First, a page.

The second Honky Tonk restaurant was opened in August 2013 following a four month renovation project in Clapham Common.
The venue has gone down a storm in West London providing diners and drinkers alike with an American-inspired menu and environment which is rapidly becoming the destination of choice in Clapham.
With venues in Clapham and Chelsea both Honky Tonk’s serve up an array of all-American dishes, with touches of Italian and deli-inspired food. Favourites include Beef or Pork Ribs, burgers and their signature ‘not fried chicken’ are served alongside smaller plates such as Meatballs, Crab Cakes and Cobb Salad.
Premier Hospitality caught up with Laurence Davies, Managing Director of L J Davies graphic interior designer and brand consultant, to find out more about the project. Laurence told us that he became involved with the first Honky Tonk in Chelsea after brand co-owner Mark Cutler requested his assistance:
“Mark liked our energy, enthusiasm and originality and things progressed from there. The first Honky Tonk opened in September 2012 and we opened the Clapham Common one in August last year. We began works on the second venue in May 2013; the building used to be an Australian bar called the underdog. It was in a bit of a state when we first got in there so we stripped it out, apart from the bar which we retained in the same location.
“We took out all of the existing banquette seating and threw away all of the other furniture, as well as ripped down all of the paintings. We took it right back to a blank canvas.”
The venue has now been transformed into a 150 cover restaurant; the main restaurant space is located on the ground floor and the kitchen, toilets, and Honky Tonk offices are situated on the first floor. L J Davies was assisted by Leisure Projects, who acted as the main contractor, in renovating the space.
The team installed a number of walls that were given the illusion of brick by being covered in three centimetre brick tiling which gave the space an industrial feel. The existing wood floor was retained and the black and white tiles were installed in the VIP booth area, which is slightly elevated from the rest of the restaurant.
Lighting conduits with exposed light bulbs have been installed throughout Honky Tonk and are suspended via vintage fabric cables. New brown leather banquette a seating has also been installed and a steel scaffold divide between the bar area and the restaurant has been erected. A lot of the venues tables are also constructed of the same scaffolding poles, again adding to the industrial feel of the space.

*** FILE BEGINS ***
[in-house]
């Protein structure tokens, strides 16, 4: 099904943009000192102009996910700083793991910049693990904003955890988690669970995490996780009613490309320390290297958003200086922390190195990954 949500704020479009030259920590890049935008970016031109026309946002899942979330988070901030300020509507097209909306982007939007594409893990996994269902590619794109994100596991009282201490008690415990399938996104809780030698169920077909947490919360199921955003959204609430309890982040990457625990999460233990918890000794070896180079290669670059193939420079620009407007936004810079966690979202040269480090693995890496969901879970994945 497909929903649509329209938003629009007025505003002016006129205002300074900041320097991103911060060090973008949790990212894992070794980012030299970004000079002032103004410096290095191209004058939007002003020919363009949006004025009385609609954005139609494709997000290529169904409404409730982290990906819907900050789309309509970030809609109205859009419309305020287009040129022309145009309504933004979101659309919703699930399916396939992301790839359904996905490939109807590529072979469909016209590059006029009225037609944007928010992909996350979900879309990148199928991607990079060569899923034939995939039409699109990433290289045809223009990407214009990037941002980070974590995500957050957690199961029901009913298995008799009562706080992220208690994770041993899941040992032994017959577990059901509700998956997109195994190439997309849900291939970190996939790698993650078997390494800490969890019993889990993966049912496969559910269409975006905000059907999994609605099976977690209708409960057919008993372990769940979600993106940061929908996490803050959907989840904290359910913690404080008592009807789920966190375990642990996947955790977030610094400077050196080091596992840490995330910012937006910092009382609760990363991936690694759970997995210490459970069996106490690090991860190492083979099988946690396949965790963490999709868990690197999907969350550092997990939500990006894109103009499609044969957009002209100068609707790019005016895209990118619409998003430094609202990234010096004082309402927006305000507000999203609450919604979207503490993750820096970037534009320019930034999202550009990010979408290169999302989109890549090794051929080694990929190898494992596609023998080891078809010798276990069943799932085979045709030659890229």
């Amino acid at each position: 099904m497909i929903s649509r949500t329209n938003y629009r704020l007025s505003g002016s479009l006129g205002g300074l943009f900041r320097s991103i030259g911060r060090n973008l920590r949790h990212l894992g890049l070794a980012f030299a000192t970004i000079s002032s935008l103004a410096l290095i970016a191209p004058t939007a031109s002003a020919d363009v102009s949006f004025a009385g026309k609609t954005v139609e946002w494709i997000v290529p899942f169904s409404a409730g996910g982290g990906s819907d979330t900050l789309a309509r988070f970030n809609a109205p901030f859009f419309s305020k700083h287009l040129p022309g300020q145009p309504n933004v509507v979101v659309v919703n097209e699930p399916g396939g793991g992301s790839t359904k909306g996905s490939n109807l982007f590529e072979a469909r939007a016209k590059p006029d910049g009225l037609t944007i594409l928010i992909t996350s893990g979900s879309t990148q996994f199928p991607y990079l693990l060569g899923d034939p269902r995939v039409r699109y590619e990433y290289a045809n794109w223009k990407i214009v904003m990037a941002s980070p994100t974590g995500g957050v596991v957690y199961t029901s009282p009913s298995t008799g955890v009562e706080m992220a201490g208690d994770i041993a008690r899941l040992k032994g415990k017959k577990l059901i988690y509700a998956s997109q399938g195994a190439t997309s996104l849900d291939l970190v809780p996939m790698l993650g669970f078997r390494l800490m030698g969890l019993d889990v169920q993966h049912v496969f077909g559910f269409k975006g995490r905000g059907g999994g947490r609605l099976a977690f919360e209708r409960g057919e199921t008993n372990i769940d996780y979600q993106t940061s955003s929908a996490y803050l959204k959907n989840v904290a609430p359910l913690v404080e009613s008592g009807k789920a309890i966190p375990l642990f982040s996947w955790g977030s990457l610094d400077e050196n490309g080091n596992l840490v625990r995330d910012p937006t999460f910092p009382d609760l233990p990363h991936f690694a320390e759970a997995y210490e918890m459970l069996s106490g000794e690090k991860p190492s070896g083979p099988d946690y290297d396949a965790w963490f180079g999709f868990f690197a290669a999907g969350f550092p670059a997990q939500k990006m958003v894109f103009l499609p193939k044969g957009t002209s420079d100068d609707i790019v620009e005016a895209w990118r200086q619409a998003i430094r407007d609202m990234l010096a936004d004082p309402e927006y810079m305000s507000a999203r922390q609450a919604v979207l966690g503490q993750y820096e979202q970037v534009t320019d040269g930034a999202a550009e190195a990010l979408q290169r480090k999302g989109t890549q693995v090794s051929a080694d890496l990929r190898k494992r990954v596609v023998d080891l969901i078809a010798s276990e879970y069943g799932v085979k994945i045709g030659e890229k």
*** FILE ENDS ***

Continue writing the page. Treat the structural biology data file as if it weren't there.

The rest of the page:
“I want people to feel comfortable in any space I design and so I use natural strong materials such as leather, wood and metal. The venue gets very busy and so we want people to feel like they can have a good time and nothing is going to break.”
The venue also boasts a quirky VIP area at its rear which can be entered via a large wardrobe full of ‘fur’ coats which guests can wear during the winter month. The VIP area is aptly entitled ‘Narnia’ and adds an air of adventure and theatre to the Honky Tonk experience.
The venue also features an old concertina lift door, akin to those found in New York apartment blocks, which can be opened and closed depending on whether the VIP area is being privately hired out. The outside of the venue has been painted completely black and a large neon sign has been fixed outside meaning Honky Tonk is very hard to miss.
Laurence said the feedback has been great since the Clapham Common venue was unveiled, he feels this is thanks to the fact that honky Tonk differ from other American grill restaurants. They offer an all-American menu as well as craft beers, great cocktails, an American wine list and a late night bar and club experience which cannot be found in other venues.
“We offer a one stop shop for restaurant and bar owners which is quite unique in the design industry as we provide building, design and interior services as well as creating the graphics and brand concepts for venues which is what I do for Honky Tonk.
“It is great to be involved with such an ambitious, young, and exciting bar concept and I hope to be involved in the future. The thing I like about Honky Tonk is that they aren’t scared to break the mould; they do things differently and I can see this concept going far.”